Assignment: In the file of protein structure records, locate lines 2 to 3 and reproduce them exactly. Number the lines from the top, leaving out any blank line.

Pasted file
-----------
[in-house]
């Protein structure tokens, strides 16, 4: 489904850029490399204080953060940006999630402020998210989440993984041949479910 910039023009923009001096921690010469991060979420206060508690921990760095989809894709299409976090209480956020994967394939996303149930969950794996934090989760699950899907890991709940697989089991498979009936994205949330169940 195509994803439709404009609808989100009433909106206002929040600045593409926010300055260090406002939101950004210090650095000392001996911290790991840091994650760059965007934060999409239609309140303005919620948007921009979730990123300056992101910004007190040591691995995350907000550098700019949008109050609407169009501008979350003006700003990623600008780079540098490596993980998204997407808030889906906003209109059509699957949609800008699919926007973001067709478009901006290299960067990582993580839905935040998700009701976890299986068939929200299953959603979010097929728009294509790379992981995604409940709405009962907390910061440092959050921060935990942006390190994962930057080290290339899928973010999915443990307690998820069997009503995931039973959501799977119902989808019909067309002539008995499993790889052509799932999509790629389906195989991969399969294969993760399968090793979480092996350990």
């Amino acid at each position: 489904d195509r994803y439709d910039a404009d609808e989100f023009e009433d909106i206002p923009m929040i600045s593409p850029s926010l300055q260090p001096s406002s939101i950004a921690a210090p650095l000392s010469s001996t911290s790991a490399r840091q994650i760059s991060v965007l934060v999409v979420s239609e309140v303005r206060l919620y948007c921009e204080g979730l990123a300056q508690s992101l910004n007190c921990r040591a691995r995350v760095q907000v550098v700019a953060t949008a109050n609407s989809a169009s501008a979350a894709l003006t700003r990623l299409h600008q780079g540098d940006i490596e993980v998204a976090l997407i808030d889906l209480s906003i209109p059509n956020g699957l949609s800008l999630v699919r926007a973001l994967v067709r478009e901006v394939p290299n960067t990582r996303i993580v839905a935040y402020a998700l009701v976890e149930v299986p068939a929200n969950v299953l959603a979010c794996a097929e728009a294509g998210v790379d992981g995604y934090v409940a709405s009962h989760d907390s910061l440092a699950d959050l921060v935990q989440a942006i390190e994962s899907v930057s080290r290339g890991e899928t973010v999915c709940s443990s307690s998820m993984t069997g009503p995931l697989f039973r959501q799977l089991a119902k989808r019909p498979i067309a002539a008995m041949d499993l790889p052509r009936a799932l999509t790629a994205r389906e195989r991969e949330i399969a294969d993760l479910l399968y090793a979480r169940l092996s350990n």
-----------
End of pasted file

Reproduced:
């Protein structure tokens, strides 16, 4: 489904850029490399204080953060940006999630402020998210989440993984041949479910 910039023009923009001096921690010469991060979420206060508690921990760095989809894709299409976090209480956020994967394939996303149930969950794996934090989760699950899907890991709940697989089991498979009936994205949330169940 195509994803439709404009609808989100009433909106206002929040600045593409926010300055260090406002939101950004210090650095000392001996911290790991840091994650760059965007934060999409239609309140303005919620948007921009979730990123300056992101910004007190040591691995995350907000550098700019949008109050609407169009501008979350003006700003990623600008780079540098490596993980998204997407808030889906906003209109059509699957949609800008699919926007973001067709478009901006290299960067990582993580839905935040998700009701976890299986068939929200299953959603979010097929728009294509790379992981995604409940709405009962907390910061440092959050921060935990942006390190994962930057080290290339899928973010999915443990307690998820069997009503995931039973959501799977119902989808019909067309002539008995499993790889052509799932999509790629389906195989991969399969294969993760399968090793979480092996350990």
């Amino acid at each position: 489904d195509r994803y439709d910039a404009d609808e989100f023009e009433d909106i206002p923009m929040i600045s593409p850029s926010l300055q260090p001096s406002s939101i950004a921690a210090p650095l000392s010469s001996t911290s790991a490399r840091q994650i760059s991060v965007l934060v999409v979420s239609e309140v303005r206060l919620y948007c921009e204080g979730l990123a300056q508690s992101l910004n007190c921990r040591a691995r995350v760095q907000v550098v700019a953060t949008a109050n609407s989809a169009s501008a979350a894709l003006t700003r990623l299409h600008q780079g540098d940006i490596e993980v998204a976090l997407i808030d889906l209480s906003i209109p059509n956020g699957l949609s800008l999630v699919r926007a973001l994967v067709r478009e901006v394939p290299n960067t990582r996303i993580v839905a935040y402020a998700l009701v976890e149930v299986p068939a929200n969950v299953l959603a979010c794996a097929e728009a294509g998210v790379d992981g995604y934090v409940a709405s009962h989760d907390s910061l440092a699950d959050l921060v935990q989440a942006i390190e994962s899907v930057s080290r290339g890991e899928t973010v999915c709940s443990s307690s998820m993984t069997g009503p995931l697989f039973r959501q799977l089991a119902k989808r019909p498979i067309a002539a008995m041949d499993l790889p052509r009936a799932l999509t790629a994205r389906e195989r991969e949330i399969a294969d993760l479910l399968y090793a979480r169940l092996s350990n």